#2559 – 1991 29c World War II

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U.S. #2559
1991 29¢ 1941: A World at War
World War II

Issue Date: September 3, 1991
City: Phoenix, Arizona
Quantity: 7,609,000
Printed By: Bureau of Engraving and Printing
Printing Method: Lithographed, engraved 
Perforations: 11
Color: Multicolored
 
Ten major events or developments of 1941 are depicted on the first of five scheduled sheetlets, one issued each year, to commemorate the 50th anniversary of World War II.
 
These sheetlets are a mini-course in the events that took place throughout the war years. In the center of this first sheetlet is a map of the world, showing the countries at war in 1941 and pinpointing locations of major events and conflicts that year.
 
Each of the 10 attached stamps deals with a specific subject - such as the Burma Road, a supply route for Chinese war materials, and the Japanese bombing of Pearl Harbor.
 

World War II 50th Anniversary Stamps 

On September 3, 1991, the USPS issued the first of five souvenir sheets (later classified as commemorative sheets) honoring the 50th anniversary of America’s entrance into World War II.

By the mid-1980s, Americans were already writing in to the Citizens’ Stamp Advisory Committee (CSAC) suggesting stamps honoring the upcoming anniversary of World War II. The challenge would be creating enough stamps to appropriately honor the war, while not adding an extra 100 stamps to each year’s schedule.

To aid in this process, CSAC created a three-member World War II Subcommittee to figure out how to select subjects for the stamps. The committee then worked with Army, Navy, Air Force, and Marine historians to develop a list of appropriate topics. By April 1986 they had a list they believed would “properly recognize and honor all facets of national endeavor that contributed to victory.” They also selected the themes for each year and recommended that the center of each sheet feature a world map surrounded by 10 stamps honoring significant events.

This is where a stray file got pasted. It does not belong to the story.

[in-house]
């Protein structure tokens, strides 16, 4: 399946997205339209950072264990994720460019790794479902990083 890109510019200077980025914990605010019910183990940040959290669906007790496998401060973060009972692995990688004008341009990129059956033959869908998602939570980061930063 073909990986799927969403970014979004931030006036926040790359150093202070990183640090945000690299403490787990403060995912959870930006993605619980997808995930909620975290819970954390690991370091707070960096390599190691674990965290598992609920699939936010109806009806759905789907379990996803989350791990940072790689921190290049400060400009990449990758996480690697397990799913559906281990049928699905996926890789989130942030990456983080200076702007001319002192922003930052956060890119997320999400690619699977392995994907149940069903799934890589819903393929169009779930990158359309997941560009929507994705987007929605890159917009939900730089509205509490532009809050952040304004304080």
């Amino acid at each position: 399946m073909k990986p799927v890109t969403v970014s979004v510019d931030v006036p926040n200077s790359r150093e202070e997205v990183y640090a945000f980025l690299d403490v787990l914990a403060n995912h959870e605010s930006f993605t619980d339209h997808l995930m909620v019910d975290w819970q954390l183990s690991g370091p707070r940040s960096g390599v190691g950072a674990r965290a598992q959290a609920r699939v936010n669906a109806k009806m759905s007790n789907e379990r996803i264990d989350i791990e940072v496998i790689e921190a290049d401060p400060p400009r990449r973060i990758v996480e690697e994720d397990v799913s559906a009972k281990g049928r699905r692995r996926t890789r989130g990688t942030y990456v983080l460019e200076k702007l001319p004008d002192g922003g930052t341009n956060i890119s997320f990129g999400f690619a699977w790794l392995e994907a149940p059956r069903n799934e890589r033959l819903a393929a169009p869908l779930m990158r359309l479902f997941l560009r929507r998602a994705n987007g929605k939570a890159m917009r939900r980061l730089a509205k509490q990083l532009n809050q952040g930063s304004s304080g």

At various times, the group considered issuing a variety of stamps such as singles, se-tenant blocks of four, and souvenir sheets. They also considered beginning the series in 1989, which would have marked the 50th anniversary of the start of the war in Europe.

British-born artist and World War II veteran William H. Bond of Virginia was selected to create the art for the stamps. He’d never designed stamps before, and this set of 50 would be quite a challenge. The stamps had to be immediately recognizable for each event, and their designs and color schemes had to vary enough that they didn’t look similar, but also appear balanced across the sheet. It was also extremely important that the illustrations be accurate as millions of people who had participated in the war would be looking at them with a very critical eye.

President George Bush, a World War II veteran himself, helped unveil the stamp designs at the White House in December 1990. The first sheet in the series was issued on September 3, 1991, at the American Legion’s national convention in Phoenix, Arizona. At this ceremony, the USPS also offered a 44-page book, A World at War: 1941, which outlined the events of the year and had spaces for the stamps.

Click here to view all the sheets and individual stamps.